Too Negative, Too Soon: Will the Liz Cheney Strategy Pay Off?

PHOTO: Liz Cheney and Mike Enzi
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This week Liz Cheney started her Wyoming Senate bid with what some might consider an insult. Cheney, a Republican, called her GOP rival, Sen. Mike Enzi, "just confused" at her very first campaign event.

She was referring to Enzi's contention that she had promised him not to run if he did.

An obviously surprised Enzi said after her announcement Tuesday, "I thought we were friends."

The dig is a clear hit at his age: Enzi is 69 while Cheney is 46. But in a Republican vs. Republican match-up, is it the right move to go mean at the starting line?

Ron Bonjean, a GOP strategist with family ties in the state, says it's the wrong move.

"Going after him and tearing him down will actually splash mud back onto Liz Cheney," Bonjean said in an interview with ABC News. "It's bad form and it's bad politics in a state like Wyoming to go after a senator with high approval ratings in a way that is tearing him down."

Bonjean added, "You want to engage the hug-the-opposition strategy."

By that, Bonjean means Cheney should have employed what some have called the "gold watch strategy," praising your fellow Republican and hoping they get the hint and move on to greener pastures.

Bonjean says she should have said something more like this, "'We love Senator Enzi, he's done a great job, but it's time for a new chapter. We appreciate his leadership and thank him for it, but it's time for him to move along so that there can be new leadership for the new problems we are facing.'"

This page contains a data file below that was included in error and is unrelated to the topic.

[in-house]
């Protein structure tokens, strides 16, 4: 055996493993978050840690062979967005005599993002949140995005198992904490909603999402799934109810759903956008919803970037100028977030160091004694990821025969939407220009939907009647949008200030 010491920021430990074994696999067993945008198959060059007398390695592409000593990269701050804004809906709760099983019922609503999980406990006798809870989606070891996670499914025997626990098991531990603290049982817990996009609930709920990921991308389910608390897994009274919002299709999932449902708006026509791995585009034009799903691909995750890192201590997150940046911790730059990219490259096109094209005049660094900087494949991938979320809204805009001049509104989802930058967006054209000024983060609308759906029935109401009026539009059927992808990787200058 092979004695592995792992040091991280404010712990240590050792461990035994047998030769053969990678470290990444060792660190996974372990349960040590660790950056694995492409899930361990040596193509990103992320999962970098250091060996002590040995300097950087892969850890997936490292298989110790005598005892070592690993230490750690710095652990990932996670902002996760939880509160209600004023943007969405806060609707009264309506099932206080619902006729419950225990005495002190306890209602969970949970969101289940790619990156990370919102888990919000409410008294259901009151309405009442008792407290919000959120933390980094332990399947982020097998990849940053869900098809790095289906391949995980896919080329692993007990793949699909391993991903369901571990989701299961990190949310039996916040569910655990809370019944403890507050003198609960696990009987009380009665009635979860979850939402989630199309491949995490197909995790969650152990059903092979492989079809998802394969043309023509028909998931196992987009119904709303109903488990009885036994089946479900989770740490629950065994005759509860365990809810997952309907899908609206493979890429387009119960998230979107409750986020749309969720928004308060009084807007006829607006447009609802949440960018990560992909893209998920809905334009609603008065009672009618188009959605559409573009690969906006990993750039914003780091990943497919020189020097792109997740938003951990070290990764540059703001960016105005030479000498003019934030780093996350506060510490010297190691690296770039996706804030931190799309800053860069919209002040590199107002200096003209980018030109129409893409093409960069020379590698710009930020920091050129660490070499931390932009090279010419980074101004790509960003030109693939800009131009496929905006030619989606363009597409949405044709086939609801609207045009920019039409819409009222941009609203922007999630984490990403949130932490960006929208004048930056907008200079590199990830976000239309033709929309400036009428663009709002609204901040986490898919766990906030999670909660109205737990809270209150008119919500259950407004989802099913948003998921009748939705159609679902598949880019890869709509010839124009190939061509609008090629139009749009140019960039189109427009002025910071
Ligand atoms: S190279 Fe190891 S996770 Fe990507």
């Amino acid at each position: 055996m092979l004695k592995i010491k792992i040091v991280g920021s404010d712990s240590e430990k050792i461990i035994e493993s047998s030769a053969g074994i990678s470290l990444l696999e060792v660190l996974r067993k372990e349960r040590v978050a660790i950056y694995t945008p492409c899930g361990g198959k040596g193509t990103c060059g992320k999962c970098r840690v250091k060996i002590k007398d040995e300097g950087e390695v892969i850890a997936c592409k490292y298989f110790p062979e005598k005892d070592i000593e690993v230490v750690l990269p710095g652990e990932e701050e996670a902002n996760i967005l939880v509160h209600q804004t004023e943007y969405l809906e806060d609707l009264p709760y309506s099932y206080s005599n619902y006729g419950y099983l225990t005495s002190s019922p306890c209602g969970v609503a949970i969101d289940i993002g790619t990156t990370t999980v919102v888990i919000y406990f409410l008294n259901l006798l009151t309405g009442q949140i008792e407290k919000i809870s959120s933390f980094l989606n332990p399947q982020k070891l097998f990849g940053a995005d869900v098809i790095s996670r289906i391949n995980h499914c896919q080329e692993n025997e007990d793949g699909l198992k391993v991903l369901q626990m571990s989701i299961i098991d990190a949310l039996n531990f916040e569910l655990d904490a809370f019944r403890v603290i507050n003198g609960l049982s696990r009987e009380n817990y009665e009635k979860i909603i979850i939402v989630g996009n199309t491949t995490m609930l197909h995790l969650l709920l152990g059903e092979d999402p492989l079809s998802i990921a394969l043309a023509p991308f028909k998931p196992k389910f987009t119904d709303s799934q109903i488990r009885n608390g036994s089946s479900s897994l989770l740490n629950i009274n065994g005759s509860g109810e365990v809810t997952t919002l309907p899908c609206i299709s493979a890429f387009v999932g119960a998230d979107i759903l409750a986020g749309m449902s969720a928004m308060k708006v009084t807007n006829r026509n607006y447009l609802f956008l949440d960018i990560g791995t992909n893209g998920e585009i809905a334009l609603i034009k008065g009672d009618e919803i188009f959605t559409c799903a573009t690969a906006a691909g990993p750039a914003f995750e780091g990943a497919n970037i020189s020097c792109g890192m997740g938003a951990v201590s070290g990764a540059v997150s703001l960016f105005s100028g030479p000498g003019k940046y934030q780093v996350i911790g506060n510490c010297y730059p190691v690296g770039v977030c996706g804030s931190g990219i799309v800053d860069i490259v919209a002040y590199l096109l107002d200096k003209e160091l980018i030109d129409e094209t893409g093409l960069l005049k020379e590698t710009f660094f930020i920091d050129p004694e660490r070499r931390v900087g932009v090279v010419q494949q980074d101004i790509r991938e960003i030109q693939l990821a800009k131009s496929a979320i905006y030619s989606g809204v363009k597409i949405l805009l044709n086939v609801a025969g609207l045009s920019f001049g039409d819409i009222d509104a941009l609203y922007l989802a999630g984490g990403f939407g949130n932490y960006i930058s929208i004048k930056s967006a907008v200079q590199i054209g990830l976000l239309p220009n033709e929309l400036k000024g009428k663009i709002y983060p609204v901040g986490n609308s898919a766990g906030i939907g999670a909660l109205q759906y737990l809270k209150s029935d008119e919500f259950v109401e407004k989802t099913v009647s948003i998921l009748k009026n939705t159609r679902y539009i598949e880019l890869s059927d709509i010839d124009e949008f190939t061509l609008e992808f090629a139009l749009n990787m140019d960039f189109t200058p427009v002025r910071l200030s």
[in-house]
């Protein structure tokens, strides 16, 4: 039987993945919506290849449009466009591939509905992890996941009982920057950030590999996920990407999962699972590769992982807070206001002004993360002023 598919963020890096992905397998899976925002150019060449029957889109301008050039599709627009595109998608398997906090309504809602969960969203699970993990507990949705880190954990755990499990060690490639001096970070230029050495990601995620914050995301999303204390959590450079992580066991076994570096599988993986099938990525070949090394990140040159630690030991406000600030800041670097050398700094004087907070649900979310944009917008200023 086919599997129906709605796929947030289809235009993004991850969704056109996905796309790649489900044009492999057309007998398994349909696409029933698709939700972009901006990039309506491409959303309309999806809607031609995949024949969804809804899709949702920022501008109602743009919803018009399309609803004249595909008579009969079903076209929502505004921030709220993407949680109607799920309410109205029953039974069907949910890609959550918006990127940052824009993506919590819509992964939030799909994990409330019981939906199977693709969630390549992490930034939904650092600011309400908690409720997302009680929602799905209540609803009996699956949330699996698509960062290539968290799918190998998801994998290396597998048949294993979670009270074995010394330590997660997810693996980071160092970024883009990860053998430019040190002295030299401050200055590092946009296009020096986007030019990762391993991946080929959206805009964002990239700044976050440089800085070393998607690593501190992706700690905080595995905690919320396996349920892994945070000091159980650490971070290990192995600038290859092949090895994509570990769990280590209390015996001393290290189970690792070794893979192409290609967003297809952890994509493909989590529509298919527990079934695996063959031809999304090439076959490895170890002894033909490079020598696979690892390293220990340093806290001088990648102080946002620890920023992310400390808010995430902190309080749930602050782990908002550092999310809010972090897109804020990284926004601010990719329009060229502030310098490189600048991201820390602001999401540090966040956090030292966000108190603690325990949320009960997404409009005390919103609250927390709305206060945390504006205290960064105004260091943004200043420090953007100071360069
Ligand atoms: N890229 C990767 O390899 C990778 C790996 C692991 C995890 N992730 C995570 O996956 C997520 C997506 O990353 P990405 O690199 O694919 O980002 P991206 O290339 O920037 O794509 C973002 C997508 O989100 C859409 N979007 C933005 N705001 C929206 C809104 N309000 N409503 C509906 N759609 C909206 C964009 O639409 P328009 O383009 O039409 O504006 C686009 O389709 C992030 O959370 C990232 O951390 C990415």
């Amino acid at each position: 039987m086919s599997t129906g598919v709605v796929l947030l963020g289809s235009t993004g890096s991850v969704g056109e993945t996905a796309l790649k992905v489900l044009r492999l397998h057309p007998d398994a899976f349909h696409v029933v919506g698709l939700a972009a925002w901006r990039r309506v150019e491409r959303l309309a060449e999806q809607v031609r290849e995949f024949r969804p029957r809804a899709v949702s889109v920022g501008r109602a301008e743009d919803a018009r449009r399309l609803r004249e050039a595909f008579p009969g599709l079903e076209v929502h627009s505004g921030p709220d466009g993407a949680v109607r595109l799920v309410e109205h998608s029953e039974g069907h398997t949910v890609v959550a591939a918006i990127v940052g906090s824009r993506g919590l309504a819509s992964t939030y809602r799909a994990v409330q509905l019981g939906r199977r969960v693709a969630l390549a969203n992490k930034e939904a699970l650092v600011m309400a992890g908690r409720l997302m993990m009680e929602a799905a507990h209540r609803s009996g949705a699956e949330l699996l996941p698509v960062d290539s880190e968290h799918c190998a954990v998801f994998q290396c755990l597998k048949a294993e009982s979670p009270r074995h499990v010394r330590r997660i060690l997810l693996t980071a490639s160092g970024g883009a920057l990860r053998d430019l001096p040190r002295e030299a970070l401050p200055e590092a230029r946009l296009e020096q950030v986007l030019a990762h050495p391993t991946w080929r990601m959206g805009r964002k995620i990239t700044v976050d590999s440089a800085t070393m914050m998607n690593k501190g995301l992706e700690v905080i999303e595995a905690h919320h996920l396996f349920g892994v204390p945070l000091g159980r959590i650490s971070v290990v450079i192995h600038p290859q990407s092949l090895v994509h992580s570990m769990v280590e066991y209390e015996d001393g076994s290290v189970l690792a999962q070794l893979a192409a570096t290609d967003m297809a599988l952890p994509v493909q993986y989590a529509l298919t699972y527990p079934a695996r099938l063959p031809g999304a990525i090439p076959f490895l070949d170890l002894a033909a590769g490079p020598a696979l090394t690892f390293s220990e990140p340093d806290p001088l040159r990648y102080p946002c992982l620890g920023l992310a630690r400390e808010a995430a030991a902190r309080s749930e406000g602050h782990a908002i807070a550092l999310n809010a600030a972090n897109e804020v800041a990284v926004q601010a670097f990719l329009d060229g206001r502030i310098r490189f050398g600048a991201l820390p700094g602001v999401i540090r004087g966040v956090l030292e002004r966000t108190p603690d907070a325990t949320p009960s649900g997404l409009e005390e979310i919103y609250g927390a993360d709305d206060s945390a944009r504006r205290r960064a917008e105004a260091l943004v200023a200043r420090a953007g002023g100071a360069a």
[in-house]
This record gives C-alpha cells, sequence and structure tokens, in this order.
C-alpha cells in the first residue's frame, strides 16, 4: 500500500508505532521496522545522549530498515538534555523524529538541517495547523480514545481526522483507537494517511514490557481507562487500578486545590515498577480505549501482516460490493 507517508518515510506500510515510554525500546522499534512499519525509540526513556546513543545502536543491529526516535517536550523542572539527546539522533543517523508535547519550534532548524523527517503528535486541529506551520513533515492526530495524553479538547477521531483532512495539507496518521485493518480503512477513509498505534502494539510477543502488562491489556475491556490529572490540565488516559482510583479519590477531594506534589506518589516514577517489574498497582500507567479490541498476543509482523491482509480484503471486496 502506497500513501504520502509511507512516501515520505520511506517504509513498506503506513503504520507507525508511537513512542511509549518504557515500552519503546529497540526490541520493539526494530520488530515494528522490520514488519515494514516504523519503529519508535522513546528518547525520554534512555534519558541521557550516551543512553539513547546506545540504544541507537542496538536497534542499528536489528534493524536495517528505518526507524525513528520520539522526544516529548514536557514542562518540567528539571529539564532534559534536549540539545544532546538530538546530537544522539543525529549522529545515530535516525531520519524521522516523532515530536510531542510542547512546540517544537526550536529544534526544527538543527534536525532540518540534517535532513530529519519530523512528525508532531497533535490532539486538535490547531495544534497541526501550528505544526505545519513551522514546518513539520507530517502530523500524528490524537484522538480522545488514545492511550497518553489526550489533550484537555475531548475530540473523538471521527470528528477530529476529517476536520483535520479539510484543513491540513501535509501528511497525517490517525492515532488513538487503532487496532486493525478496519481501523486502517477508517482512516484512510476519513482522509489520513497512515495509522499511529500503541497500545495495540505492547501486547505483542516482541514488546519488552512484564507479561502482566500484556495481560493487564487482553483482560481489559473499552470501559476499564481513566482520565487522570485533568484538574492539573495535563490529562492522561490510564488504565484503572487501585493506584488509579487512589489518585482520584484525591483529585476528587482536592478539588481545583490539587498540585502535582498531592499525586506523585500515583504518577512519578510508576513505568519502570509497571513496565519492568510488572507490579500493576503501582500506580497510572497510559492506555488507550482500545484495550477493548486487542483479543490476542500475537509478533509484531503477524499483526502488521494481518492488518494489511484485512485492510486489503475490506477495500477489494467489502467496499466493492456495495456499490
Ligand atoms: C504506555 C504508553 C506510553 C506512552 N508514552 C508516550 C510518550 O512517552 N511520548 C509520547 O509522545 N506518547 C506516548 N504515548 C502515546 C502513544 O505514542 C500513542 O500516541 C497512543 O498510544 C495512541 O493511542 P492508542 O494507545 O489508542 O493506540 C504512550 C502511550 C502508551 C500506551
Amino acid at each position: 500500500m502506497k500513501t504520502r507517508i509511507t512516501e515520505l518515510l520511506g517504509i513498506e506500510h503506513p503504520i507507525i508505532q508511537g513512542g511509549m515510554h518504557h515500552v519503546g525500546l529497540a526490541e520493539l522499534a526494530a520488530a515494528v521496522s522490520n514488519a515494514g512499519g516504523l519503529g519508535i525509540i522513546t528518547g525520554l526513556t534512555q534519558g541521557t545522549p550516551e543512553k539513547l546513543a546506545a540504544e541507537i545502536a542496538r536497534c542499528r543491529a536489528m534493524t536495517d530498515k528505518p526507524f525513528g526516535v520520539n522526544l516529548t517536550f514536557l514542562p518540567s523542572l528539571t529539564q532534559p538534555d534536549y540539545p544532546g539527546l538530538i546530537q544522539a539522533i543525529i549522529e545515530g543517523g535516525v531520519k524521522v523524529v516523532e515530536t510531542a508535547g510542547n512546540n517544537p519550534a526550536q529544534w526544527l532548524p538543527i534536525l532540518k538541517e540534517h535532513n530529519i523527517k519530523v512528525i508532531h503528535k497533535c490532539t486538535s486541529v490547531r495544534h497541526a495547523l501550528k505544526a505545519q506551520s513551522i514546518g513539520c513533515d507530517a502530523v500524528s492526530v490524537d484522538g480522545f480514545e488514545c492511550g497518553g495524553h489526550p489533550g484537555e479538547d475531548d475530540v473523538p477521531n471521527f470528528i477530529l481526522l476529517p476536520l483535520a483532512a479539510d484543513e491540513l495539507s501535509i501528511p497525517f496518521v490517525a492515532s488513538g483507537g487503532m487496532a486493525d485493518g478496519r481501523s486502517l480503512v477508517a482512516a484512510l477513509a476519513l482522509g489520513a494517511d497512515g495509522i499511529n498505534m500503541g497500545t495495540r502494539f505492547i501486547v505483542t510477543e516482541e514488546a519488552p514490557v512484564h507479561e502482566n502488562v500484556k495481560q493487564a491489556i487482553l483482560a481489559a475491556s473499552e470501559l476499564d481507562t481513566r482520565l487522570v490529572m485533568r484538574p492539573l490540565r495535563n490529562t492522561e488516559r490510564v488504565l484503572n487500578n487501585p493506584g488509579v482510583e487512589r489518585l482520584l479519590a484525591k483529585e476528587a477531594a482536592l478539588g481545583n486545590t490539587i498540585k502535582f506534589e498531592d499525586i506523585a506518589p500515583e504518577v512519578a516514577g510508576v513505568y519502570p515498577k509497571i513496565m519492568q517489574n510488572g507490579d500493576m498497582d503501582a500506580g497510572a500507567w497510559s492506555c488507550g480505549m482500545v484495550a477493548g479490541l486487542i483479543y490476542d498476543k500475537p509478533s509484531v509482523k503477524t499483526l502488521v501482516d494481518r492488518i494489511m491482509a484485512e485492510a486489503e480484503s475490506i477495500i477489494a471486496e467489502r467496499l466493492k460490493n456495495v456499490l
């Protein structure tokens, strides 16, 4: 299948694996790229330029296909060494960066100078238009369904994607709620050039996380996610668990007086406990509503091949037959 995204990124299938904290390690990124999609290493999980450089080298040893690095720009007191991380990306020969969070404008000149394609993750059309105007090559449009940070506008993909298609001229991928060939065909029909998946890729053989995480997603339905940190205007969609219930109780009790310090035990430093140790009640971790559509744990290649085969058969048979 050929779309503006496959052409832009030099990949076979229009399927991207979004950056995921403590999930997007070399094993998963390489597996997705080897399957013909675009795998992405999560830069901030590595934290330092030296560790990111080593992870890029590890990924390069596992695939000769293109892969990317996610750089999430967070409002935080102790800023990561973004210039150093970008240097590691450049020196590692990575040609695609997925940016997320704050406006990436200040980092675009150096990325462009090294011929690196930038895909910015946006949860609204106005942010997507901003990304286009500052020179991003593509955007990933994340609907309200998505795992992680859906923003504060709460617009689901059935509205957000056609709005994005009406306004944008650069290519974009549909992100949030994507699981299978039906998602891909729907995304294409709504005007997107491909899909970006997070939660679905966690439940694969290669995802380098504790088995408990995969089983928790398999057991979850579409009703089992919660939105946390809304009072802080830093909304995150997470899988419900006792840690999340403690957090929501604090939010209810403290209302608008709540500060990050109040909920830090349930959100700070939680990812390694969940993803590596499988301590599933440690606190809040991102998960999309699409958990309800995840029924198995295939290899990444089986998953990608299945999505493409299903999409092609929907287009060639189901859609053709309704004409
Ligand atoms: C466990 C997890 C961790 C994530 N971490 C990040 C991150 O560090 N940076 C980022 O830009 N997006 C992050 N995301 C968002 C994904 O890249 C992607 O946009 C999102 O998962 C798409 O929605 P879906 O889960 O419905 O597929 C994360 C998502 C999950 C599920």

Cheney's opening salvo was a sudden departure from her announcement video in which she did not specifically mention Enzi at all. Instead her main focus was on the president and how she would be a strong voice of opposition. She did manage a veiled shot at Enzi and his reputation for negotiating, saying, "Instead of cutting deals with the president's liberal allies, we should be opposing them every step of the way."

James King, chairman of the political science department at the University of Wyoming, pointed out that since Cheney is not challenging someone who is an "unpopular incumbent," she does need to "do something to distinguish herself" and that's exactly what she's doing.

"She has to make a contrast somehow and obviously she has decided on age and thinking that Wyoming wants someone more confrontational with the Obama administration," King said.

Cheney's attempt to point out the generational differences is not without precedent. Newark mayor Cory Booker announced his decision to run for the U.S. Senate seat in New Jersey before the 89-year-old Frank Lautenberg had announced his own intentions.

The move didn't immediately push Lautenberg out, but it did anger him. He told reporters that Booker deserved a "spanking" for his behavior. Lautenberg did eventually announce plans to retire and then in June passed away. Those hard feelings didn't go away; his family backed Democratic rival Rep. Frank Pallone earlier this month.

Other candidates have found different ways to try and nudge older incumbents out of a race. In 1996, Slate reported that Strom Thurmond's Senate challenger in South Carolina, Democrat Elliot Close, aired an ad called "Legacy," praising the 95-year-old senator and aiming to give voters permission to vote Thurmond out in favor of a younger candidate. It didn't work, and Thurmond won.

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